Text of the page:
FIG. 1F shows a fifth embodiment of the present invention, where the POS environment 11 e includes the RFID reader 12 connected to the integration device 15. The integration device 15 is also connected to the conventional cash register 9 a in order to electronically receive the transaction amount (and optionally other transaction information) therefrom.

FIG. 1G shows a sixth embodiment of the present invention where the POS environment 11 f is a single device. Preferably, the device is a networked cash register 9 c, which is capable of running the POS program 13 and includes a built-in RFID reader 12.

FIG. 1H shows a seventh embodiment of the present invention where the POS environment 11 g is a single device. Preferably, the device is a networked POS terminal 14 c, which is capable of running the POS program 13 and includes a built-in RFID reader 12.

It will be understood by those skilled in the art that the functionality of the various devices of the POS environment 11 described above and illustrated in FIGS. 1B-1H may be combined in or distributed over any number devices, and any such variations are within the scope of this invention.

Referring again to FIG. 1A, the POS environment 11 is located on the premises of the merchant. If the merchant has a number of business locations, the POS environment 11 may be located at each business location for a particular merchant. If a business location has more than one payment lane, the POS environment 11 may be deployed in each payment lane or shared across several payment lanes.

The RFID reader 12 is capable of communicating with a RFID tag 16 when the RFID tag 16 is placed in close proximity to the RFID reader 12. “Close proximity” means that the distance between the RFID tag 16 and RFID reader 12 is about 10 cm or less. Preferably, the RFID tag 16 has to be in physical contact with the RFID reader 12 for communication.

The RFID tag 16 is a conventional passive RFID transponder which complies with the ISO 14443 standard for contactless memory chips, or any other suitable RFID transponder, such as a transponder which complies with any other RFID-based communication standard. The RFID tag 16 may have a compact design suitable for attaching to a key chain or to a device, such as a cell phone, typically carried by the consumer. The RFID tag 16 may also be embedded into a plastic card having dimensions similar to that of a credit card. The RFID tag 16 is issued to a consumer by the issuer or system operator when the consumer enrolls with the issuer or system operator and opens a consumer account. The enrollment process is described in detail below with reference to FIG. 4.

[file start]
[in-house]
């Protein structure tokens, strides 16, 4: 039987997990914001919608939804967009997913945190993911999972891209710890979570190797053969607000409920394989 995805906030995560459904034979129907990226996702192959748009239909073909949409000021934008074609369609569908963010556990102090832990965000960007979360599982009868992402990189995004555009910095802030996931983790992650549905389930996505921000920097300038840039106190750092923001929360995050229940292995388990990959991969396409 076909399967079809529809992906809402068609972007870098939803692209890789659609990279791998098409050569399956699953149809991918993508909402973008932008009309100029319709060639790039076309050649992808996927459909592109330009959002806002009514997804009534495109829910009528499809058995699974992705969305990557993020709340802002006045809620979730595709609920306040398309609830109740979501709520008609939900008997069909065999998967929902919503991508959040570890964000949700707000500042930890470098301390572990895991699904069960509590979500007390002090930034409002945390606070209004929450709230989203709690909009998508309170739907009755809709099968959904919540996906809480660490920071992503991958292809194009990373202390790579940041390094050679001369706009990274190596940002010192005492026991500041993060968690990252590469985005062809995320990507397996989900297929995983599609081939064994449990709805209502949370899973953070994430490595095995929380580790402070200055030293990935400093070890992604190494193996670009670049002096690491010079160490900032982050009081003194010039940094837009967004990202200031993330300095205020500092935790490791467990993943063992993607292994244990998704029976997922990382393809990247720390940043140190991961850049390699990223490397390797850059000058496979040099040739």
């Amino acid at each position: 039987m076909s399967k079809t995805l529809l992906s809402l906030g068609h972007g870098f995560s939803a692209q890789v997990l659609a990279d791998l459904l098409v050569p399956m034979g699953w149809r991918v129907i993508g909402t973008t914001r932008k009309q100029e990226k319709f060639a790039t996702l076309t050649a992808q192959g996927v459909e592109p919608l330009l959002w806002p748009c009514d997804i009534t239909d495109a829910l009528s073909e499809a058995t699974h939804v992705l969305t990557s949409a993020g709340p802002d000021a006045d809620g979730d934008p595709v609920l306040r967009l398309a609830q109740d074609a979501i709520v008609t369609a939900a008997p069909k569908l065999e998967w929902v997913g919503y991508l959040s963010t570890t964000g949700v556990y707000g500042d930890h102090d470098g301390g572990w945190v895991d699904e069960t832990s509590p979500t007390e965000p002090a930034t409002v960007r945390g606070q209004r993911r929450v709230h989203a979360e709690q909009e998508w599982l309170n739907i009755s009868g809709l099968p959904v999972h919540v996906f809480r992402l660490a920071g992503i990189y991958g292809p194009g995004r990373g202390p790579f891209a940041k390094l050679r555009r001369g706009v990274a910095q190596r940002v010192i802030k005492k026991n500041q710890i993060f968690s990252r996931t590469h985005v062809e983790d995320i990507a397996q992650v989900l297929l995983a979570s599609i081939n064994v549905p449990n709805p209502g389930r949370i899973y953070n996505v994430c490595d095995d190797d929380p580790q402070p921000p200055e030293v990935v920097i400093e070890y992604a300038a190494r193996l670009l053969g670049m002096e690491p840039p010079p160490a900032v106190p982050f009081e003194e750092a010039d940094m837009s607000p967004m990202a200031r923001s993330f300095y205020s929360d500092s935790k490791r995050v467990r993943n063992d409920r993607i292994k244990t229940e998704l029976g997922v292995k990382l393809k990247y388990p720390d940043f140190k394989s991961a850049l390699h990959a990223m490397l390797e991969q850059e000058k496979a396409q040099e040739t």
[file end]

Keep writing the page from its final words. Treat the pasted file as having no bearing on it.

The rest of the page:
Continuing to refer to FIG. 1A, the POS environment 11 communicates with the processing system 18 in any suitable fashion. The processing system 18 is operated by the system operator and is preferably connected to the POS environment 11 via the Internet 20 using the TCP/IP HTTPS protocol and 128 bit encryption. It will be understood by those skilled in the art that any other suitable network (such as for example a wide area network (WAN) or a local area network (LAN)), protocol, or encryption method may be utilized for communication between the POS environment 11 and the processing system 18.

The messages between the POS environment 11 and the processing system 18 are constructed using the ISO8583 standard for financial transactions. It will be understood by those skilled in the art that any other suitable message standard or format may be utilized for communication between the POS environment 11 and processing system 18, such as for example, a proprietary message format specific to a particular financial institution. The POS environment 11 is preferably connected to the Internet 20 by any suitable always-on Internet connection to minimize the transaction duration.

Continuing to refer to FIG. 1A, the processing system 18 includes a transaction server 22, a business tier 24, and a database 26. The transaction server 22 is any suitable server capable of checking the integrity of the ISO8583 message, message encryption and decryption, and protocol conversion. Preferably, the transaction server 22 runs a Java servlet which provides an interface to the POS environment 11 for the Internet payment transaction. The Java servlet enables the transaction server 22 to handle the transaction messages from and to the POS environment 11 in the same way that a conventional web server handles requests from a conventional client web browser. Conversely, the POS program 13 requests information from the transaction server 22 in a manner analogous to a client web browser.

The business tier 24 is preferably a Java software module which performs the database look-ups and executes the payment authorization logic (as described in detail below) required to conduct the transaction. The business tier 24 also generates the alerts to the consumer, as discussed below.

The database 26 may be any suitable database, such as an Oracle™ database, which stores the consumer credentials, merchant credentials, credentials of the POS environment 11, security-related information, and transaction-related information.